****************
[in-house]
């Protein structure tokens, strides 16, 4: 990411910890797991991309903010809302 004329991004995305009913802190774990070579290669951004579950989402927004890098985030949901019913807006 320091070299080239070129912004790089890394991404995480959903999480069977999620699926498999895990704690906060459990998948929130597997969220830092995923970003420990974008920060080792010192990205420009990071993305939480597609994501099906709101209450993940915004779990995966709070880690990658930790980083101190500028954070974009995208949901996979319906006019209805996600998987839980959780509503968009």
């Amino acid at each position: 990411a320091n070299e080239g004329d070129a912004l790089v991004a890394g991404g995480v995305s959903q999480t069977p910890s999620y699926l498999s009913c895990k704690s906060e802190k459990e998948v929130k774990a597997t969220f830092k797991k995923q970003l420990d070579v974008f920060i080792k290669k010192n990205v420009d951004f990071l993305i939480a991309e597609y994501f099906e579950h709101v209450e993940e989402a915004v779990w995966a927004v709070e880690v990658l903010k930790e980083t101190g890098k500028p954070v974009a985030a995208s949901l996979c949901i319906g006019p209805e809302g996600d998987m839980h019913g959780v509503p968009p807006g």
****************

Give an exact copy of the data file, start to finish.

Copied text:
[in-house]
């Protein structure tokens, strides 16, 4: 990411910890797991991309903010809302 004329991004995305009913802190774990070579290669951004579950989402927004890098985030949901019913807006 320091070299080239070129912004790089890394991404995480959903999480069977999620699926498999895990704690906060459990998948929130597997969220830092995923970003420990974008920060080792010192990205420009990071993305939480597609994501099906709101209450993940915004779990995966709070880690990658930790980083101190500028954070974009995208949901996979319906006019209805996600998987839980959780509503968009």
């Amino acid at each position: 990411a320091n070299e080239g004329d070129a912004l790089v991004a890394g991404g995480v995305s959903q999480t069977p910890s999620y699926l498999s009913c895990k704690s906060e802190k459990e998948v929130k774990a597997t969220f830092k797991k995923q970003l420990d070579v974008f920060i080792k290669k010192n990205v420009d951004f990071l993305i939480a991309e597609y994501f099906e579950h709101v209450e993940e989402a915004v779990w995966a927004v709070e880690v990658l903010k930790e980083t101190g890098k500028p954070v974009a985030a995208s949901l996979c949901i319906g006019p209805e809302g996600d998987m839980h019913g959780v509503p968009p807006g």